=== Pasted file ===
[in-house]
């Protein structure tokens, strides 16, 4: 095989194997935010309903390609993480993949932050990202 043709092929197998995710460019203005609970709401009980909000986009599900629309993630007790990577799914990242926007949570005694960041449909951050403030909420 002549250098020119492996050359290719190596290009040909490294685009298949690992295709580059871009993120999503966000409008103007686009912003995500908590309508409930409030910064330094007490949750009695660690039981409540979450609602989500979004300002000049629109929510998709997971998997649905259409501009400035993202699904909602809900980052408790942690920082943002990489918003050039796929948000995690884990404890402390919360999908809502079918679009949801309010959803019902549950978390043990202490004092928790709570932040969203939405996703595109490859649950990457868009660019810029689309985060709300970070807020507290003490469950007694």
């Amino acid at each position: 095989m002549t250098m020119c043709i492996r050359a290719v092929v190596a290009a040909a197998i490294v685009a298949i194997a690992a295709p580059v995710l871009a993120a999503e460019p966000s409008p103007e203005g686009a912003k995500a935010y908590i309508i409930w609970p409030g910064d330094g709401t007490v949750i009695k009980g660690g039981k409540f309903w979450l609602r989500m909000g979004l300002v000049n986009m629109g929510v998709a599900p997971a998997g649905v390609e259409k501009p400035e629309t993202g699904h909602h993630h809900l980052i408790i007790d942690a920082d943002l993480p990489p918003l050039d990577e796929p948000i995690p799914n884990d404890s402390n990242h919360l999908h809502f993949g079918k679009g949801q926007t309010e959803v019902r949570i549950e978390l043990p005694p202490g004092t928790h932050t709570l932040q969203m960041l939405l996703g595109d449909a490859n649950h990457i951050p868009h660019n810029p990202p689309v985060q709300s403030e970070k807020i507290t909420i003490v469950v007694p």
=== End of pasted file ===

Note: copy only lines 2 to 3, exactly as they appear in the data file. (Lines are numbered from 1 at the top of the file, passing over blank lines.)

């Protein structure tokens, strides 16, 4: 095989194997935010309903390609993480993949932050990202 043709092929197998995710460019203005609970709401009980909000986009599900629309993630007790990577799914990242926007949570005694960041449909951050403030909420 002549250098020119492996050359290719190596290009040909490294685009298949690992295709580059871009993120999503966000409008103007686009912003995500908590309508409930409030910064330094007490949750009695660690039981409540979450609602989500979004300002000049629109929510998709997971998997649905259409501009400035993202699904909602809900980052408790942690920082943002990489918003050039796929948000995690884990404890402390919360999908809502079918679009949801309010959803019902549950978390043990202490004092928790709570932040969203939405996703595109490859649950990457868009660019810029689309985060709300970070807020507290003490469950007694």
């Amino acid at each position: 095989m002549t250098m020119c043709i492996r050359a290719v092929v190596a290009a040909a197998i490294v685009a298949i194997a690992a295709p580059v995710l871009a993120a999503e460019p966000s409008p103007e203005g686009a912003k995500a935010y908590i309508i409930w609970p409030g910064d330094g709401t007490v949750i009695k009980g660690g039981k409540f309903w979450l609602r989500m909000g979004l300002v000049n986009m629109g929510v998709a599900p997971a998997g649905v390609e259409k501009p400035e629309t993202g699904h909602h993630h809900l980052i408790i007790d942690a920082d943002l993480p990489p918003l050039d990577e796929p948000i995690p799914n884990d404890s402390n990242h919360l999908h809502f993949g079918k679009g949801q926007t309010e959803v019902r949570i549950e978390l043990p005694p202490g004092t928790h932050t709570l932040q969203m960041l939405l996703g595109d449909a490859n649950h990457i951050p868009h660019n810029p990202p689309v985060q709300s403030e970070k807020i507290t909420i003490v469950v007694p």